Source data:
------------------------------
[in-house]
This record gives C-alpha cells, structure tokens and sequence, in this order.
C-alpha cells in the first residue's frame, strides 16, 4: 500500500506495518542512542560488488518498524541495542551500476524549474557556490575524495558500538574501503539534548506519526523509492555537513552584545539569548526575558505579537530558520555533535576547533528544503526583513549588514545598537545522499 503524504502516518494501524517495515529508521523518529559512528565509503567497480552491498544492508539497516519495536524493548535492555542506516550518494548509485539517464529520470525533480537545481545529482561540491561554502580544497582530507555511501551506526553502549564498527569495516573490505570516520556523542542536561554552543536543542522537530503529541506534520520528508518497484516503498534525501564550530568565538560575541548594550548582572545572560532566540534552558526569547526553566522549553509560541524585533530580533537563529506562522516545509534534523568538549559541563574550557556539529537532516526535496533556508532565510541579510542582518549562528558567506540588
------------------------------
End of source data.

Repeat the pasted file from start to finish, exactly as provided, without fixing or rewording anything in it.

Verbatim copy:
[in-house]
This record gives C-alpha cells, structure tokens and sequence, in this order.
C-alpha cells in the first residue's frame, strides 16, 4: 500500500506495518542512542560488488518498524541495542551500476524549474557556490575524495558500538574501503539534548506519526523509492555537513552584545539569548526575558505579537530558520555533535576547533528544503526583513549588514545598537545522499 503524504502516518494501524517495515529508521523518529559512528565509503567497480552491498544492508539497516519495536524493548535492555542506516550518494548509485539517464529520470525533480537545481545529482561540491561554502580544497582530507555511501551506526553502549564498527569495516573490505570516520556523542542536561554552543536543542522537530503529541506534520520528508518497484516503498534525501564550530568565538560575541548594550548582572545572560532566540534552558526569547526553566522549553509560541524585533530580533537563529506562522516545509534534523568538549559541563574550557556539529537532516526535496533556508532565510541579510542582518549562528558567506540588